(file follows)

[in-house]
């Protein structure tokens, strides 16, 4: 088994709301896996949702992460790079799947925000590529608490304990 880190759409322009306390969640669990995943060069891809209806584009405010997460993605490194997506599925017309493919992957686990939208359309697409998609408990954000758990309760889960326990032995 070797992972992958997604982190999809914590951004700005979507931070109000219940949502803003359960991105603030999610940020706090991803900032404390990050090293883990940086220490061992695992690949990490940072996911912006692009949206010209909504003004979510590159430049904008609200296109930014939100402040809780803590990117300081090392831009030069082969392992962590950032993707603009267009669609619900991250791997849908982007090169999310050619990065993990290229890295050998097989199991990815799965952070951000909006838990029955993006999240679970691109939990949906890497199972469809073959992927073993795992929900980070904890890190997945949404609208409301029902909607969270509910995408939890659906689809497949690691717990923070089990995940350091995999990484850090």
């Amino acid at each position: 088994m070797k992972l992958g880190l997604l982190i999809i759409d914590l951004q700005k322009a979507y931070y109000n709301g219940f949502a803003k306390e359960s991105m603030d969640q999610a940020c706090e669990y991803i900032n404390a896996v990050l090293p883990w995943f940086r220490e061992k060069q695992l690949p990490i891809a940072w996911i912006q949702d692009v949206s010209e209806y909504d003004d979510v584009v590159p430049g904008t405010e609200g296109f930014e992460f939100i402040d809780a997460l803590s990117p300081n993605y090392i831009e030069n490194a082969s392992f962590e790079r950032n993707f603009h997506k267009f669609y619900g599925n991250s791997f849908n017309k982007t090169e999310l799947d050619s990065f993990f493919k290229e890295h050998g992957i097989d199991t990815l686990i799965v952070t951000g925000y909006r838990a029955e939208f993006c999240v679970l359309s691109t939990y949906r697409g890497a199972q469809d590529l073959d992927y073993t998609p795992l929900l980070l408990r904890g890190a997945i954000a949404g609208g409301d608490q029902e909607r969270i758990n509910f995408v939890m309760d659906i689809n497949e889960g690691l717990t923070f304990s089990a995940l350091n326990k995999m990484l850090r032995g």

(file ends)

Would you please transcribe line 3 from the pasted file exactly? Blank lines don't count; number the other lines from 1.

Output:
């Amino acid at each position: 088994m070797k992972l992958g880190l997604l982190i999809i759409d914590l951004q700005k322009a979507y931070y109000n709301g219940f949502a803003k306390e359960s991105m603030d969640q999610a940020c706090e669990y991803i900032n404390a896996v990050l090293p883990w995943f940086r220490e061992k060069q695992l690949p990490i891809a940072w996911i912006q949702d692009v949206s010209e209806y909504d003004d979510v584009v590159p430049g904008t405010e609200g296109f930014e992460f939100i402040d809780a997460l803590s990117p300081n993605y090392i831009e030069n490194a082969s392992f962590e790079r950032n993707f603009h997506k267009f669609y619900g599925n991250s791997f849908n017309k982007t090169e999310l799947d050619s990065f993990f493919k290229e890295h050998g992957i097989d199991t990815l686990i799965v952070t951000g925000y909006r838990a029955e939208f993006c999240v679970l359309s691109t939990y949906r697409g890497a199972q469809d590529l073959d992927y073993t998609p795992l929900l980070l408990r904890g890190a997945i954000a949404g609208g409301d608490q029902e909607r969270i758990n509910f995408v939890m309760d659906i689809n497949e889960g690691l717990t923070f304990s089990a995940l350091n326990k995999m990484l850090r032995g």